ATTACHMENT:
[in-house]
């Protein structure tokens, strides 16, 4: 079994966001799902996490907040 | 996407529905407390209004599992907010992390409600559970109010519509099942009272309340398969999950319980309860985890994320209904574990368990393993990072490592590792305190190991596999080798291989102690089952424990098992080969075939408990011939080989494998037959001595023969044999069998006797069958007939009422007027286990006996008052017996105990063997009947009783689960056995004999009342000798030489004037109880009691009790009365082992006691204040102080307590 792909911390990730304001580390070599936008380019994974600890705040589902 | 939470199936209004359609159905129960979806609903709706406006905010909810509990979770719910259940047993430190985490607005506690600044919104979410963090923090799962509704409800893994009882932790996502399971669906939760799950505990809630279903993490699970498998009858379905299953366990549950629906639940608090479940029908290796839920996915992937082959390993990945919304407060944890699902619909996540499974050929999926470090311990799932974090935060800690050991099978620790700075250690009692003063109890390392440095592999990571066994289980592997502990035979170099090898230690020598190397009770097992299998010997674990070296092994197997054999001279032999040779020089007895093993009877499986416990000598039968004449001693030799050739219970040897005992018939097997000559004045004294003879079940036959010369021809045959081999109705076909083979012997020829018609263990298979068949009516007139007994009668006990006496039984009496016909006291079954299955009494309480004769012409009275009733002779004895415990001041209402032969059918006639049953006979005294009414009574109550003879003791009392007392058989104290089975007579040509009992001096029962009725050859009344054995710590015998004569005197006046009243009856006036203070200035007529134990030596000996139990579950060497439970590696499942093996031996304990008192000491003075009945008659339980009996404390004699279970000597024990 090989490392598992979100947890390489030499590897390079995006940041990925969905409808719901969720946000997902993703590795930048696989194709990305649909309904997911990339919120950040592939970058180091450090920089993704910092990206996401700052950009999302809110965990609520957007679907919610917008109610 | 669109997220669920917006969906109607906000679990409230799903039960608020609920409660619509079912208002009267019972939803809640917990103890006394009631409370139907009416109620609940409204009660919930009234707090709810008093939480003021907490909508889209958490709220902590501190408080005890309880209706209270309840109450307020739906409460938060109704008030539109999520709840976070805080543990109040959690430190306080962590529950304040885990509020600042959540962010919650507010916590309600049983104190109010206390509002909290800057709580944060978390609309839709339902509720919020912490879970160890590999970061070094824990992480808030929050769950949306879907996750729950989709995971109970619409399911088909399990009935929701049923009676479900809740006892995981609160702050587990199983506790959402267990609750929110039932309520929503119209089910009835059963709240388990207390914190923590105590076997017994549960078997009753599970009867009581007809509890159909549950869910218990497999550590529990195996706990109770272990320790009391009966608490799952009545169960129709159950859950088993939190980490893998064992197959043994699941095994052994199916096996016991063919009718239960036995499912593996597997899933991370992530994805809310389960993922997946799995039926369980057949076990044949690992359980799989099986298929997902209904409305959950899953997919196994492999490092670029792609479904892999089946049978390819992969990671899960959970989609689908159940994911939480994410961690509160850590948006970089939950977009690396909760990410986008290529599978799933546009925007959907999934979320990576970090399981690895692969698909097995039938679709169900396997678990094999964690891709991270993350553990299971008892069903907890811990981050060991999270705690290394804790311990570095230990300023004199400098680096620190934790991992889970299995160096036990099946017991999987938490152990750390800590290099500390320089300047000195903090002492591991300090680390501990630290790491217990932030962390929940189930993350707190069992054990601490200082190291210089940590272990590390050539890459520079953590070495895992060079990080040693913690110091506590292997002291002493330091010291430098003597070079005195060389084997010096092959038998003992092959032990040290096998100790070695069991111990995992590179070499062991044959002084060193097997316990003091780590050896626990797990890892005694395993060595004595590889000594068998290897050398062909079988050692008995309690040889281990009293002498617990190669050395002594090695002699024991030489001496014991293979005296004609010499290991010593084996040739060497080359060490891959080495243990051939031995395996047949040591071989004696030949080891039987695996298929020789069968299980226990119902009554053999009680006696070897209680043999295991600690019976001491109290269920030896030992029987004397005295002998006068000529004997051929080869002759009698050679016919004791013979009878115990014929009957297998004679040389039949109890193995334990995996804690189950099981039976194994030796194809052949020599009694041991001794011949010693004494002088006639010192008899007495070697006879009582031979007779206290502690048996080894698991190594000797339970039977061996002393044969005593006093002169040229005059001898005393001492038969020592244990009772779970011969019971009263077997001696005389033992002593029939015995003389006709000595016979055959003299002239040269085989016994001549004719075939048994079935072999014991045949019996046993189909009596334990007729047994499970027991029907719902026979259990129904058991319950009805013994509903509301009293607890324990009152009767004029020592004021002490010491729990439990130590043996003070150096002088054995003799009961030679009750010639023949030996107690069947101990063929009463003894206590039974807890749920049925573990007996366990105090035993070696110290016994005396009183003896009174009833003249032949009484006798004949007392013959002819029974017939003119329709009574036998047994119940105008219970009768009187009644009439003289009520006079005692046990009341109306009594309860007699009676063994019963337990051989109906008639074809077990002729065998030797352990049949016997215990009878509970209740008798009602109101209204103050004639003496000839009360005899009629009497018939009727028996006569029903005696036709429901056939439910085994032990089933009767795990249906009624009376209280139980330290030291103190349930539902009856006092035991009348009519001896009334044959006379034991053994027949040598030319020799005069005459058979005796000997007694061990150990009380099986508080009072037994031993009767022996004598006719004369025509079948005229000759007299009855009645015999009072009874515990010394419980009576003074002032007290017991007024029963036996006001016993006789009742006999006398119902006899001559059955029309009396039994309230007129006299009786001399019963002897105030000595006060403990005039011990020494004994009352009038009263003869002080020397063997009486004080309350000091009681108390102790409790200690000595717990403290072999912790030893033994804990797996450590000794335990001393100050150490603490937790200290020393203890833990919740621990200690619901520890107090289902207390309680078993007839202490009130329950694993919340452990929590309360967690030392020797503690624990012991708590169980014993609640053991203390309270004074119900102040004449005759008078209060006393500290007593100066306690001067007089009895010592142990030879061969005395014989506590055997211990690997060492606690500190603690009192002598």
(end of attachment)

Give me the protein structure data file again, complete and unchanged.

[in-house]
């Protein structure tokens, strides 16, 4: 079994966001799902996490907040 | 996407529905407390209004599992907010992390409600559970109010519509099942009272309340398969999950319980309860985890994320209904574990368990393993990072490592590792305190190991596999080798291989102690089952424990098992080969075939408990011939080989494998037959001595023969044999069998006797069958007939009422007027286990006996008052017996105990063997009947009783689960056995004999009342000798030489004037109880009691009790009365082992006691204040102080307590 792909911390990730304001580390070599936008380019994974600890705040589902 | 939470199936209004359609159905129960979806609903709706406006905010909810509990979770719910259940047993430190985490607005506690600044919104979410963090923090799962509704409800893994009882932790996502399971669906939760799950505990809630279903993490699970498998009858379905299953366990549950629906639940608090479940029908290796839920996915992937082959390993990945919304407060944890699902619909996540499974050929999926470090311990799932974090935060800690050991099978620790700075250690009692003063109890390392440095592999990571066994289980592997502990035979170099090898230690020598190397009770097992299998010997674990070296092994197997054999001279032999040779020089007895093993009877499986416990000598039968004449001693030799050739219970040897005992018939097997000559004045004294003879079940036959010369021809045959081999109705076909083979012997020829018609263990298979068949009516007139007994009668006990006496039984009496016909006291079954299955009494309480004769012409009275009733002779004895415990001041209402032969059918006639049953006979005294009414009574109550003879003791009392007392058989104290089975007579040509009992001096029962009725050859009344054995710590015998004569005197006046009243009856006036203070200035007529134990030596000996139990579950060497439970590696499942093996031996304990008192000491003075009945008659339980009996404390004699279970000597024990 090989490392598992979100947890390489030499590897390079995006940041990925969905409808719901969720946000997902993703590795930048696989194709990305649909309904997911990339919120950040592939970058180091450090920089993704910092990206996401700052950009999302809110965990609520957007679907919610917008109610 | 669109997220669920917006969906109607906000679990409230799903039960608020609920409660619509079912208002009267019972939803809640917990103890006394009631409370139907009416109620609940409204009660919930009234707090709810008093939480003021907490909508889209958490709220902590501190408080005890309880209706209270309840109450307020739906409460938060109704008030539109999520709840976070805080543990109040959690430190306080962590529950304040885990509020600042959540962010919650507010916590309600049983104190109010206390509002909290800057709580944060978390609309839709339902509720919020912490879970160890590999970061070094824990992480808030929050769950949306879907996750729950989709995971109970619409399911088909399990009935929701049923009676479900809740006892995981609160702050587990199983506790959402267990609750929110039932309520929503119209089910009835059963709240388990207390914190923590105590076997017994549960078997009753599970009867009581007809509890159909549950869910218990497999550590529990195996706990109770272990320790009391009966608490799952009545169960129709159950859950088993939190980490893998064992197959043994699941095994052994199916096996016991063919009718239960036995499912593996597997899933991370992530994805809310389960993922997946799995039926369980057949076990044949690992359980799989099986298929997902209904409305959950899953997919196994492999490092670029792609479904892999089946049978390819992969990671899960959970989609689908159940994911939480994410961690509160850590948006970089939950977009690396909760990410986008290529599978799933546009925007959907999934979320990576970090399981690895692969698909097995039938679709169900396997678990094999964690891709991270993350553990299971008892069903907890811990981050060991999270705690290394804790311990570095230990300023004199400098680096620190934790991992889970299995160096036990099946017991999987938490152990750390800590290099500390320089300047000195903090002492591991300090680390501990630290790491217990932030962390929940189930993350707190069992054990601490200082190291210089940590272990590390050539890459520079953590070495895992060079990080040693913690110091506590292997002291002493330091010291430098003597070079005195060389084997010096092959038998003992092959032990040290096998100790070695069991111990995992590179070499062991044959002084060193097997316990003091780590050896626990797990890892005694395993060595004595590889000594068998290897050398062909079988050692008995309690040889281990009293002498617990190669050395002594090695002699024991030489001496014991293979005296004609010499290991010593084996040739060497080359060490891959080495243990051939031995395996047949040591071989004696030949080891039987695996298929020789069968299980226990119902009554053999009680006696070897209680043999295991600690019976001491109290269920030896030992029987004397005295002998006068000529004997051929080869002759009698050679016919004791013979009878115990014929009957297998004679040389039949109890193995334990995996804690189950099981039976194994030796194809052949020599009694041991001794011949010693004494002088006639010192008899007495070697006879009582031979007779206290502690048996080894698991190594000797339970039977061996002393044969005593006093002169040229005059001898005393001492038969020592244990009772779970011969019971009263077997001696005389033992002593029939015995003389006709000595016979055959003299002239040269085989016994001549004719075939048994079935072999014991045949019996046993189909009596334990007729047994499970027991029907719902026979259990129904058991319950009805013994509903509301009293607890324990009152009767004029020592004021002490010491729990439990130590043996003070150096002088054995003799009961030679009750010639023949030996107690069947101990063929009463003894206590039974807890749920049925573990007996366990105090035993070696110290016994005396009183003896009174009833003249032949009484006798004949007392013959002819029974017939003119329709009574036998047994119940105008219970009768009187009644009439003289009520006079005692046990009341109306009594309860007699009676063994019963337990051989109906008639074809077990002729065998030797352990049949016997215990009878509970209740008798009602109101209204103050004639003496000839009360005899009629009497018939009727028996006569029903005696036709429901056939439910085994032990089933009767795990249906009624009376209280139980330290030291103190349930539902009856006092035991009348009519001896009334044959006379034991053994027949040598030319020799005069005459058979005796000997007694061990150990009380099986508080009072037994031993009767022996004598006719004369025509079948005229000759007299009855009645015999009072009874515990010394419980009576003074002032007290017991007024029963036996006001016993006789009742006999006398119902006899001559059955029309009396039994309230007129006299009786001399019963002897105030000595006060403990005039011990020494004994009352009038009263003869002080020397063997009486004080309350000091009681108390102790409790200690000595717990403290072999912790030893033994804990797996450590000794335990001393100050150490603490937790200290020393203890833990919740621990200690619901520890107090289902207390309680078993007839202490009130329950694993919340452990929590309360967690030392020797503690624990012991708590169980014993609640053991203390309270004074119900102040004449005759008078209060006393500290007593100066306690001067007089009895010592142990030879061969005395014989506590055997211990690997060492606690500190603690009192002598």